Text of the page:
Precedence, if any, between vTaskSuspend() and taskNotifyWaitIndexed()

Hi, I couldn’t find another topic that could answer my query hence this post.

Background 1: In my system I have multiple applciaiton tasks and one “TaskManager” task. The task manager task, as the name suggests, manages other application tasks in certain ways and one of them is to enter low power mode. Now, due to architectural reasons, I cannot do low power centric operations/preparations in each of the application tasks and hence this manager task does some of it.

Backgroud 2: The application tasks inter-communicate using the Task notification mechanism and thus “block” on calls like taskNotifyWaitIndexed() for a notification or timeout.

Now in the “TaskManager” task, I need to suspend all applicaiton tasks using vTaskSuspend().

My questions are:

  1. what happens when vTaskSuspend() is called from the “TaskManager” task on an applicaiton task which was already blocked on a taskNotifyWaitIndexed() (from its own context, i.e. task function). Does the task move from blocked state to suspended state? As per the task state diagram on the FreeRtos website, I would assume so.
  2. If my assumption in 1 is correct(state = suspended), then, what will happen if a notify signal comes to this suspended task? Again, I would assume it remains suspended as per the task state diagram. And only a call to vTaskResume() will bring it out of the suspended state.
  3. If my understanding in 2 is correct, then, I have another question. Let’s say my application task was in blocked state due to a call to xTaskNotifyWaitIndexed()from its own context and then later in time, my “TaskManager” task calls vTaskSuspend() on this task. So now we know, that the tasks is in suspended state. All good! Now after some more time, lets say that the TaskManager task calls vTaskResume() on this application task and within this timespan, there was no notification sent to it. Then, my understanding is that the task will be brought to ready state which means it will execute on the next chance. Now, this is a bit wrong as in my opinion, the task should still be blocked on the xTaskNotifyWaitIndexed() call. But there is no API to explicitly set task state right?
  1. Yes - the task is removed from either the ready or blocked state here, removed from any even lists here, and then added to the suspended task list here. Task notifications are suppressed here.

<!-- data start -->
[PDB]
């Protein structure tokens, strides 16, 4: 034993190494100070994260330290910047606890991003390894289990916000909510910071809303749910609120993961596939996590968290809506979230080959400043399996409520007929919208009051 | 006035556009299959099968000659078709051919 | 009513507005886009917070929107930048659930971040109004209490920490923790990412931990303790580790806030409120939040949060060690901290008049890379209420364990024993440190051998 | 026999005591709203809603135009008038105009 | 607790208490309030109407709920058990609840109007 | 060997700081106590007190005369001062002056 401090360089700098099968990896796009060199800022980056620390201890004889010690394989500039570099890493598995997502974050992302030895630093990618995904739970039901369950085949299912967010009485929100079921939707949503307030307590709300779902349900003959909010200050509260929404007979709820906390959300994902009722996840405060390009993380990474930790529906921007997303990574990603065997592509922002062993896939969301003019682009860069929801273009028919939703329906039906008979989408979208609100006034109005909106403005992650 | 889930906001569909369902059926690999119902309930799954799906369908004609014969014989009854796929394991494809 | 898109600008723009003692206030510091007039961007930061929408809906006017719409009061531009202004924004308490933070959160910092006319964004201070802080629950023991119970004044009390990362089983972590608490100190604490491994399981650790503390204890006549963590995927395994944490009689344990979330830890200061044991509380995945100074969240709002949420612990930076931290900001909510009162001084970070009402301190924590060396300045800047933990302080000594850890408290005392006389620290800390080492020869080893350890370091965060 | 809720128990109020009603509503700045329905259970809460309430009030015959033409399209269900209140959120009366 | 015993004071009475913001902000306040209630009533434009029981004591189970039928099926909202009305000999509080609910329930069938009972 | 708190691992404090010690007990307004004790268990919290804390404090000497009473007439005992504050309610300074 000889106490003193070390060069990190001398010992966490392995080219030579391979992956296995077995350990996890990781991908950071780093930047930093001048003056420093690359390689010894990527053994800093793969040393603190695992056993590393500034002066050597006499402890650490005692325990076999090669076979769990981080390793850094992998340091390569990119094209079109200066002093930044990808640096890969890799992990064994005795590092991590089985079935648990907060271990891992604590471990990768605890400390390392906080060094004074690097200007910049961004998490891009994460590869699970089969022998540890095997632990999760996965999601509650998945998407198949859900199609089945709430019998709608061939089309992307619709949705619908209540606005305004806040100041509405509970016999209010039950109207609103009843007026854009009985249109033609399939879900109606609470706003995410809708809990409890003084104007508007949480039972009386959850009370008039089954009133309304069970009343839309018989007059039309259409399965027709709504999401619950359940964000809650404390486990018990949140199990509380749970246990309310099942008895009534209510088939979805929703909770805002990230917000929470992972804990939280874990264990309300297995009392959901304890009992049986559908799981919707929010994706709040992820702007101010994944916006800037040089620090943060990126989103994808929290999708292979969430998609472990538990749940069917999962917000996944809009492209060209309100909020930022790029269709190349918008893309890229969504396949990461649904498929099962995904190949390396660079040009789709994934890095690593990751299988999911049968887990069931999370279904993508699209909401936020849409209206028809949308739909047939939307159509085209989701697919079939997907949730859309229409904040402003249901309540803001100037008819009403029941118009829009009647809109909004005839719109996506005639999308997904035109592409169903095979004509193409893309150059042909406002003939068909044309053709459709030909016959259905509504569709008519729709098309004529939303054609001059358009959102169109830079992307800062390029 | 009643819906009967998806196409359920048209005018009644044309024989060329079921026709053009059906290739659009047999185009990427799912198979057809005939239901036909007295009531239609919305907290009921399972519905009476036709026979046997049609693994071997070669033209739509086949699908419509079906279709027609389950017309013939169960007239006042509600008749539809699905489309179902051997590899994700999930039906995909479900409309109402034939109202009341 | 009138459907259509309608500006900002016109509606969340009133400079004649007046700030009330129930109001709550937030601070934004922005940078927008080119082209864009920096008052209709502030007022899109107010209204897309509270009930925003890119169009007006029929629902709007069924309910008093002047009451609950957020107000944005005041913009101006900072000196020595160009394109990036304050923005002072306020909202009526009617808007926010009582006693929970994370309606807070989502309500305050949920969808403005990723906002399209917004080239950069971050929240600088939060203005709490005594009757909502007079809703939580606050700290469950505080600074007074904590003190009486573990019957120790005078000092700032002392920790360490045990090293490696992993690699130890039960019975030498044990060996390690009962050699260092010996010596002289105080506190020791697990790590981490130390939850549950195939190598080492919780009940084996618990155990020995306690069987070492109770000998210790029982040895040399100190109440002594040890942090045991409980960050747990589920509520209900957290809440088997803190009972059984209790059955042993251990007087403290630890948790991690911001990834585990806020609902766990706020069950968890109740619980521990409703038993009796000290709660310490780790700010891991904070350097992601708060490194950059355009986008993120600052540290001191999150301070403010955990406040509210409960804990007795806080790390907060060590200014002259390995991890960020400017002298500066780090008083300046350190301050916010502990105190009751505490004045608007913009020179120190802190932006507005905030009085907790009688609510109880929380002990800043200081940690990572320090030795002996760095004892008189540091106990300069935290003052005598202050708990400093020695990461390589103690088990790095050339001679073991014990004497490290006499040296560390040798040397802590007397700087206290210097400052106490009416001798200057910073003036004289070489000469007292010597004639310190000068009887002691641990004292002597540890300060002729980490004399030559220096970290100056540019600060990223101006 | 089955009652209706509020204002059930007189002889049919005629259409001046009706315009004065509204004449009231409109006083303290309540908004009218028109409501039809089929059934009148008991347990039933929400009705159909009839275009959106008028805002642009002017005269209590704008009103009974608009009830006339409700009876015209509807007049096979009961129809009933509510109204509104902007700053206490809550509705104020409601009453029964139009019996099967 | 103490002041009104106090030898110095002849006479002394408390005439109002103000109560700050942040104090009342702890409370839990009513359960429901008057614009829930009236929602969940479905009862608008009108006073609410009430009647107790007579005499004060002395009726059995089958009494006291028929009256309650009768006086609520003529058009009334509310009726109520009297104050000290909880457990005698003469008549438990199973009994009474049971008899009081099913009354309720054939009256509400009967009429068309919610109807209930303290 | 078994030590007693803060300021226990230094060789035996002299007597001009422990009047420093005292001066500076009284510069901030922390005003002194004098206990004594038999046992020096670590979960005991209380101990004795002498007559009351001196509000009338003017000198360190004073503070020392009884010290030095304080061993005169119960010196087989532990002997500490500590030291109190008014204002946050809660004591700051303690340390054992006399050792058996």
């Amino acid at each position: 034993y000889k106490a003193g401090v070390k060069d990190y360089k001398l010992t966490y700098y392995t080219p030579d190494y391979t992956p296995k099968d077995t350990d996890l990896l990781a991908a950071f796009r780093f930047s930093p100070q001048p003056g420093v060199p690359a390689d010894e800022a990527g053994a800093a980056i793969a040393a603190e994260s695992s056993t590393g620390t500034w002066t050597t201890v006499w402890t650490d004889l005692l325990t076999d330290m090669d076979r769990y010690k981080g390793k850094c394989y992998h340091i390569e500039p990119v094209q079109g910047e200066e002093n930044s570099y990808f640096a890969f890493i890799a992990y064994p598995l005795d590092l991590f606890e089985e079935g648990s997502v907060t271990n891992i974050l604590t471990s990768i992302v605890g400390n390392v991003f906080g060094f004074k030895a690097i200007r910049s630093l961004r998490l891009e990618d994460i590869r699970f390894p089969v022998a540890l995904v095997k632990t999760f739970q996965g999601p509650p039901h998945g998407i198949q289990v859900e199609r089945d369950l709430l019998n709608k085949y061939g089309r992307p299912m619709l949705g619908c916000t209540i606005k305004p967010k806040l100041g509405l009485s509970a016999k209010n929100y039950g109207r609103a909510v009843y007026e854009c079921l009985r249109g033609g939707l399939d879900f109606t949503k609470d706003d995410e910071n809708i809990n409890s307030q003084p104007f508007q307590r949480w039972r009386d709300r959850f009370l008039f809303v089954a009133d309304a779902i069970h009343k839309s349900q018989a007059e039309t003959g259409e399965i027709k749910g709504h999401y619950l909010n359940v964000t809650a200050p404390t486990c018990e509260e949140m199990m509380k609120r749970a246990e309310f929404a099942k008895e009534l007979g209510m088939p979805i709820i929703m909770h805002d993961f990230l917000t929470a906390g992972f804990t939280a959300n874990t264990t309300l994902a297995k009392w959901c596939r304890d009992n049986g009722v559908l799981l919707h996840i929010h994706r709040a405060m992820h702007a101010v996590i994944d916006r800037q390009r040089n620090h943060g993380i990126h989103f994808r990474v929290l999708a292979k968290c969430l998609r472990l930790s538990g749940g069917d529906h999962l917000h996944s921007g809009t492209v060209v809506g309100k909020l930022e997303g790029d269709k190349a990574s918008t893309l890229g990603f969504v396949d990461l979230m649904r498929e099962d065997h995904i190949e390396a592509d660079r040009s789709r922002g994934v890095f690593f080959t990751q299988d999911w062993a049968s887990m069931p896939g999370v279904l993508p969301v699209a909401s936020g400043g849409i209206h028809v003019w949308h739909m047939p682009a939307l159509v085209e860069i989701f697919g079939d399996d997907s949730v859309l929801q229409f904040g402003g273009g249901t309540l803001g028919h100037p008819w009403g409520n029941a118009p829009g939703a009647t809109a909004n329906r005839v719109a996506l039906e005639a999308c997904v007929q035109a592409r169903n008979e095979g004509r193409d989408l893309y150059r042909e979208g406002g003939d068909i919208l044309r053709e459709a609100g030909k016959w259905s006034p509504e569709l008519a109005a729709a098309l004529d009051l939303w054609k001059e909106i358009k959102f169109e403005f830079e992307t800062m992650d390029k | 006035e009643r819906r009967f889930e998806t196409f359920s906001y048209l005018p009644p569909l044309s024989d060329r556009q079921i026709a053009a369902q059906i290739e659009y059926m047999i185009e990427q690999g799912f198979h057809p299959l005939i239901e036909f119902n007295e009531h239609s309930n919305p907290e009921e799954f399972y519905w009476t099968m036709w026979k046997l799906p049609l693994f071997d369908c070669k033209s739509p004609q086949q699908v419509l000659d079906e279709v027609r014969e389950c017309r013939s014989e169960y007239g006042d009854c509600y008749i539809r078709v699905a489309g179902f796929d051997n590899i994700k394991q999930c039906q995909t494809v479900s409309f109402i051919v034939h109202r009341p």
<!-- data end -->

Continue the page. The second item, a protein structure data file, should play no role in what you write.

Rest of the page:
2. A task which is suspended will remain suspended regardless if a task notification is sent. The suspended, receiving task will note the reception of the notification but will not become unblocked as the task notification state bank is set to not wait for notifications when the suspend call is made.

  3. Your understanding is correct - a task resumed through vTaskResume will be placed in the ready state and will execute when it can. You’d need to perform a check to verify the task received a notification or not which can be done by checking the notification state of the task. This example, while not perfectly aligned, may give you some ideas.

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I do have a few questions about the design of your application…

  1. Could the application state instead ready all tasks for suspension and then use vTaskSuspendAll/xTaskResumeAll instead of suspending tasks one by one?
  2. How is suspending the task providing large power savings over simply leaving it blocked on the notification?
  3. And if the energy savings are meaningful, is your application tolerant to any delay in receiving task executing? If the task is suspended for a long period of time then the task notification may have significant delay.

It is generally not a good idea to suspend/resume task. If you describe what are you trying to achieve by suspending, we can try to see if there is a better solution possible.